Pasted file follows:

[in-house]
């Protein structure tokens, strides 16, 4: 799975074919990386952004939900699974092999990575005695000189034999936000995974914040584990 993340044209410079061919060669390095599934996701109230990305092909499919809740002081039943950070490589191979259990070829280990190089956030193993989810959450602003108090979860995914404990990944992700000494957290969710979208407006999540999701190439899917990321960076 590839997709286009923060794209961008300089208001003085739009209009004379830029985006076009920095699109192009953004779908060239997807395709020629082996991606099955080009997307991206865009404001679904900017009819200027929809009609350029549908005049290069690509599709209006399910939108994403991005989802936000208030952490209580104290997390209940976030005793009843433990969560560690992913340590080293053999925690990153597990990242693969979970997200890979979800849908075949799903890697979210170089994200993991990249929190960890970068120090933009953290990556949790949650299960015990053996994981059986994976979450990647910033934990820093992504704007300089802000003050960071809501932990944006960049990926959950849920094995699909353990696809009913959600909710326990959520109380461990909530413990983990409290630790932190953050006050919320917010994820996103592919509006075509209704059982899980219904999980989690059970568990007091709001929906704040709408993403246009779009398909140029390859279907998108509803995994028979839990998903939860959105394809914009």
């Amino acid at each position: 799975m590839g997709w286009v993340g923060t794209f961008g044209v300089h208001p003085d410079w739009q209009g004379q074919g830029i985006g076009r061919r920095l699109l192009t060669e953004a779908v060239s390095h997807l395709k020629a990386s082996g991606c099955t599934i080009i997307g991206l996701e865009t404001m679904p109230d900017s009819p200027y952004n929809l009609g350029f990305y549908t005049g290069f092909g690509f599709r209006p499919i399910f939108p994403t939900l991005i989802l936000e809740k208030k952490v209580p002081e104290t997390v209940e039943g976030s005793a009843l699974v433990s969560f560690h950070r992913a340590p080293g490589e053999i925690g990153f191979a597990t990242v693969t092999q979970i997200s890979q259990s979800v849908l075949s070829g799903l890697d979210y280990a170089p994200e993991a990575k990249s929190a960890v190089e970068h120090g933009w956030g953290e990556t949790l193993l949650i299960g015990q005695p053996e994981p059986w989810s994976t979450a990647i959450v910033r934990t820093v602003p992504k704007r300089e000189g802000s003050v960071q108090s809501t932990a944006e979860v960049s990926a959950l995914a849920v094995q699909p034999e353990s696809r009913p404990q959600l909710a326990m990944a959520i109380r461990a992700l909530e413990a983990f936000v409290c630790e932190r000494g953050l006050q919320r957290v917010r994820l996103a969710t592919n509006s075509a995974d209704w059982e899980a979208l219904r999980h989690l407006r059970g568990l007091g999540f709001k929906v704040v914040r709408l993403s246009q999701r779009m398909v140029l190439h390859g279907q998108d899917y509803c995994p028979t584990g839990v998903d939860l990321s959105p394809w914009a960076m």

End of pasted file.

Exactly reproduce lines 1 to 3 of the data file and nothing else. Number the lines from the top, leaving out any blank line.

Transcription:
[in-house]
């Protein structure tokens, strides 16, 4: 799975074919990386952004939900699974092999990575005695000189034999936000995974914040584990 993340044209410079061919060669390095599934996701109230990305092909499919809740002081039943950070490589191979259990070829280990190089956030193993989810959450602003108090979860995914404990990944992700000494957290969710979208407006999540999701190439899917990321960076 590839997709286009923060794209961008300089208001003085739009209009004379830029985006076009920095699109192009953004779908060239997807395709020629082996991606099955080009997307991206865009404001679904900017009819200027929809009609350029549908005049290069690509599709209006399910939108994403991005989802936000208030952490209580104290997390209940976030005793009843433990969560560690992913340590080293053999925690990153597990990242693969979970997200890979979800849908075949799903890697979210170089994200993991990249929190960890970068120090933009953290990556949790949650299960015990053996994981059986994976979450990647910033934990820093992504704007300089802000003050960071809501932990944006960049990926959950849920094995699909353990696809009913959600909710326990959520109380461990909530413990983990409290630790932190953050006050919320917010994820996103592919509006075509209704059982899980219904999980989690059970568990007091709001929906704040709408993403246009779009398909140029390859279907998108509803995994028979839990998903939860959105394809914009």
């Amino acid at each position: 799975m590839g997709w286009v993340g923060t794209f961008g044209v300089h208001p003085d410079w739009q209009g004379q074919g830029i985006g076009r061919r920095l699109l192009t060669e953004a779908v060239s390095h997807l395709k020629a990386s082996g991606c099955t599934i080009i997307g991206l996701e865009t404001m679904p109230d900017s009819p200027y952004n929809l009609g350029f990305y549908t005049g290069f092909g690509f599709r209006p499919i399910f939108p994403t939900l991005i989802l936000e809740k208030k952490v209580p002081e104290t997390v209940e039943g976030s005793a009843l699974v433990s969560f560690h950070r992913a340590p080293g490589e053999i925690g990153f191979a597990t990242v693969t092999q979970i997200s890979q259990s979800v849908l075949s070829g799903l890697d979210y280990a170089p994200e993991a990575k990249s929190a960890v190089e970068h120090g933009w956030g953290e990556t949790l193993l949650i299960g015990q005695p053996e994981p059986w989810s994976t979450a990647i959450v910033r934990t820093v602003p992504k704007r300089e000189g802000s003050v960071q108090s809501t932990a944006e979860v960049s990926a959950l995914a849920v094995q699909p034999e353990s696809r009913p404990q959600l909710a326990m990944a959520i109380r461990a992700l909530e413990a983990f936000v409290c630790e932190r000494g953050l006050q919320r957290v917010r994820l996103a969710t592919n509006s075509a995974d209704w059982e899980a979208l219904r999980h989690l407006r059970g568990l007091g999540f709001k929906v704040v914040r709408l993403s246009q999701r779009m398909v140029l190439h390859g279907q998108d899917y509803c995994p028979t584990g839990v998903d939860l990321s959105p394809w914009a960076m």